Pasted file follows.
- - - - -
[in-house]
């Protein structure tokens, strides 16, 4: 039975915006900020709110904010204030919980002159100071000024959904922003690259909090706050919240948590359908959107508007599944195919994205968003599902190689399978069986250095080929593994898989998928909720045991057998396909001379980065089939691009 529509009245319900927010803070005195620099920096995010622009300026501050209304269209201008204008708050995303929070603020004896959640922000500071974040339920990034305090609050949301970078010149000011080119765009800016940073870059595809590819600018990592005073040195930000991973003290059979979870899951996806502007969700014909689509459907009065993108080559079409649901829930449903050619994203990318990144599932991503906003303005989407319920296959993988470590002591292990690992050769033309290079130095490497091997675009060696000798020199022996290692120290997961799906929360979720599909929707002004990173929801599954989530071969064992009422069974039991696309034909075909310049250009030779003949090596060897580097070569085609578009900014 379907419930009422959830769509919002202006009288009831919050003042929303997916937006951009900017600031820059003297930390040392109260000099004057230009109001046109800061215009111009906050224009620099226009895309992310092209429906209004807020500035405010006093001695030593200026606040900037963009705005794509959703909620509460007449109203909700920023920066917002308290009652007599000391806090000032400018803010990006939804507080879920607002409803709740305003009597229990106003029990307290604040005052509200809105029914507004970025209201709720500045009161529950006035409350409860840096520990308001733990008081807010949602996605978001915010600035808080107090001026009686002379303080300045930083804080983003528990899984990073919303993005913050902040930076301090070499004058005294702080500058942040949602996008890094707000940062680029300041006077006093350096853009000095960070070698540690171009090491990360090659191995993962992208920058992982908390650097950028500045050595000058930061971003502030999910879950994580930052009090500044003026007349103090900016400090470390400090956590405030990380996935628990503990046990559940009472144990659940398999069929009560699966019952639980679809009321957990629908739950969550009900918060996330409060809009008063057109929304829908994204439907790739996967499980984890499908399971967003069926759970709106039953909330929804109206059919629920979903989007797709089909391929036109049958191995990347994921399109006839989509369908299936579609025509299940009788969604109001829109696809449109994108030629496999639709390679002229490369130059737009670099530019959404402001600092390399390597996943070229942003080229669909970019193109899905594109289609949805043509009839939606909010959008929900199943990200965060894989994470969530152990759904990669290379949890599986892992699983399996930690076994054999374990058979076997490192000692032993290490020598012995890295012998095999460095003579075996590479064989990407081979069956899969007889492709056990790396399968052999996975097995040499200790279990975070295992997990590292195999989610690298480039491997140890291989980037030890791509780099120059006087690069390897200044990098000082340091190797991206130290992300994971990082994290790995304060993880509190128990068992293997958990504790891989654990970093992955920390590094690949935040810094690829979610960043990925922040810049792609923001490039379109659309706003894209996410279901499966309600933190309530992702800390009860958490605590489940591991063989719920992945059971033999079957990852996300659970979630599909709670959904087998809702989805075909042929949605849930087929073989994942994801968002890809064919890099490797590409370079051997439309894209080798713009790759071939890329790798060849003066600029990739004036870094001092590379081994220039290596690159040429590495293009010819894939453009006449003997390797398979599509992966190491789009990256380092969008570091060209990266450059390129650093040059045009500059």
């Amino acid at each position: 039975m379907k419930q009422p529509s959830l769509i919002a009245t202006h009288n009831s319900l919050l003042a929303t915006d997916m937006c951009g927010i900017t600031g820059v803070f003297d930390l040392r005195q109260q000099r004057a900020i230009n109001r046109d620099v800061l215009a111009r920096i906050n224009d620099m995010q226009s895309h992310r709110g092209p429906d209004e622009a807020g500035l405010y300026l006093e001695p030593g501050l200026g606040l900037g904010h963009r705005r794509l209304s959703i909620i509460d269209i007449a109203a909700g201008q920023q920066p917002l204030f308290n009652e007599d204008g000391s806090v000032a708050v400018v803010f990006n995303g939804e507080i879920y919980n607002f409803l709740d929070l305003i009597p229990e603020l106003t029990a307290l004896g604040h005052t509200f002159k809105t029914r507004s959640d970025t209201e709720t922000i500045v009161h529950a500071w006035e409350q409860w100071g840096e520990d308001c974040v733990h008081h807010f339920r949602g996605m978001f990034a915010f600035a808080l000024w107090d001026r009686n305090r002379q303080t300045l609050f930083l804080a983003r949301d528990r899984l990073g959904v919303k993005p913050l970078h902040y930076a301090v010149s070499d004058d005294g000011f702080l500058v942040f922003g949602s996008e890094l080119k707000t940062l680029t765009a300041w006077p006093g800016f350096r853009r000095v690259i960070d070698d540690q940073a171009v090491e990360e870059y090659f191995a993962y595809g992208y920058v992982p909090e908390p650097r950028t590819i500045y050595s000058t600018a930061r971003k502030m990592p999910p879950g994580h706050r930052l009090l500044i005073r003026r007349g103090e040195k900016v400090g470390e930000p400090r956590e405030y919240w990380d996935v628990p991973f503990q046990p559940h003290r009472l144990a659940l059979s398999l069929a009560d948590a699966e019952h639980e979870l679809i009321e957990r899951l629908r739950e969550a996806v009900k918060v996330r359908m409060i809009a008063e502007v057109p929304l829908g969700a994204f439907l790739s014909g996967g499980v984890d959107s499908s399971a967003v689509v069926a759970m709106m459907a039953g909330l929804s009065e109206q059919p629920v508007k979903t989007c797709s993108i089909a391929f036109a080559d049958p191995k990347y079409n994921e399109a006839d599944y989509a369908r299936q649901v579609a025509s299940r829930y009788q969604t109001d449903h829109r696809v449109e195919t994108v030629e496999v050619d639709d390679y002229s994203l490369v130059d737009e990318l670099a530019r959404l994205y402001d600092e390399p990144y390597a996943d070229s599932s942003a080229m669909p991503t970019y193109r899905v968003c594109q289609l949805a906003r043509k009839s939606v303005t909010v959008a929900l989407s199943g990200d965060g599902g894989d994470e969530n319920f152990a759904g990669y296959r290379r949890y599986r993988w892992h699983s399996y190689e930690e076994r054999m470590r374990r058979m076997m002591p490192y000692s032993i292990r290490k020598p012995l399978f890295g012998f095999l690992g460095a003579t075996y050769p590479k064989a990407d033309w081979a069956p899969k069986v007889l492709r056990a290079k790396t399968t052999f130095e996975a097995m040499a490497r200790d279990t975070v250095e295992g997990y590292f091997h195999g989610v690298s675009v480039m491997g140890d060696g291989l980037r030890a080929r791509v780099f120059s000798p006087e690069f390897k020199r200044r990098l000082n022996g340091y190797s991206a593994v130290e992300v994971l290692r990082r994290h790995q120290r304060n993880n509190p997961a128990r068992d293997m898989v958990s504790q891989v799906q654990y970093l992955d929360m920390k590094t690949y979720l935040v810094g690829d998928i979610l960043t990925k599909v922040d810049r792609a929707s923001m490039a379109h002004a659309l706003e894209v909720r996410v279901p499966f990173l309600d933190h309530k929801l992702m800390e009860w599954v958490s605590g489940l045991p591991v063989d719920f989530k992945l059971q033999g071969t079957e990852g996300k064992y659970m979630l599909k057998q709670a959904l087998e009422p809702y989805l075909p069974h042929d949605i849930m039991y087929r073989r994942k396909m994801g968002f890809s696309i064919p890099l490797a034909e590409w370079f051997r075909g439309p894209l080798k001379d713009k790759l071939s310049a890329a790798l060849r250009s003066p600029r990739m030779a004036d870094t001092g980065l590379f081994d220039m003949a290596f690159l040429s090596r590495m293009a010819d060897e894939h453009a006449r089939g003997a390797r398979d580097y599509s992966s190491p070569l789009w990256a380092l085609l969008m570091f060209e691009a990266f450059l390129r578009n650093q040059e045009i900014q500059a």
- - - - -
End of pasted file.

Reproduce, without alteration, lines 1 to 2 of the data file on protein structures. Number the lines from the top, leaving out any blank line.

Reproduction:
[in-house]
């Protein structure tokens, strides 16, 4: 039975915006900020709110904010204030919980002159100071000024959904922003690259909090706050919240948590359908959107508007599944195919994205968003599902190689399978069986250095080929593994898989998928909720045991057998396909001379980065089939691009 529509009245319900927010803070005195620099920096995010622009300026501050209304269209201008204008708050995303929070603020004896959640922000500071974040339920990034305090609050949301970078010149000011080119765009800016940073870059595809590819600018990592005073040195930000991973003290059979979870899951996806502007969700014909689509459907009065993108080559079409649901829930449903050619994203990318990144599932991503906003303005989407319920296959993988470590002591292990690992050769033309290079130095490497091997675009060696000798020199022996290692120290997961799906929360979720599909929707002004990173929801599954989530071969064992009422069974039991696309034909075909310049250009030779003949090596060897580097070569085609578009900014 379907419930009422959830769509919002202006009288009831919050003042929303997916937006951009900017600031820059003297930390040392109260000099004057230009109001046109800061215009111009906050224009620099226009895309992310092209429906209004807020500035405010006093001695030593200026606040900037963009705005794509959703909620509460007449109203909700920023920066917002308290009652007599000391806090000032400018803010990006939804507080879920607002409803709740305003009597229990106003029990307290604040005052509200809105029914507004970025209201709720500045009161529950006035409350409860840096520990308001733990008081807010949602996605978001915010600035808080107090001026009686002379303080300045930083804080983003528990899984990073919303993005913050902040930076301090070499004058005294702080500058942040949602996008890094707000940062680029300041006077006093350096853009000095960070070698540690171009090491990360090659191995993962992208920058992982908390650097950028500045050595000058930061971003502030999910879950994580930052009090500044003026007349103090900016400090470390400090956590405030990380996935628990503990046990559940009472144990659940398999069929009560699966019952639980679809009321957990629908739950969550009900918060996330409060809009008063057109929304829908994204439907790739996967499980984890499908399971967003069926759970709106039953909330929804109206059919629920979903989007797709089909391929036109049958191995990347994921399109006839989509369908299936579609025509299940009788969604109001829109696809449109994108030629496999639709390679002229490369130059737009670099530019959404402001600092390399390597996943070229942003080229669909970019193109899905594109289609949805043509009839939606909010959008929900199943990200965060894989994470969530152990759904990669290379949890599986892992699983399996930690076994054999374990058979076997490192000692032993290490020598012995890295012998095999460095003579075996590479064989990407081979069956899969007889492709056990790396399968052999996975097995040499200790279990975070295992997990590292195999989610690298480039491997140890291989980037030890791509780099120059006087690069390897200044990098000082340091190797991206130290992300994971990082994290790995304060993880509190128990068992293997958990504790891989654990970093992955920390590094690949935040810094690829979610960043990925922040810049792609923001490039379109659309706003894209996410279901499966309600933190309530992702800390009860958490605590489940591991063989719920992945059971033999079957990852996300659970979630599909709670959904087998809702989805075909042929949605849930087929073989994942994801968002890809064919890099490797590409370079051997439309894209080798713009790759071939890329790798060849003066600029990739004036870094001092590379081994220039290596690159040429590495293009010819894939453009006449003997390797398979599509992966190491789009990256380092969008570091060209990266450059390129650093040059045009500059």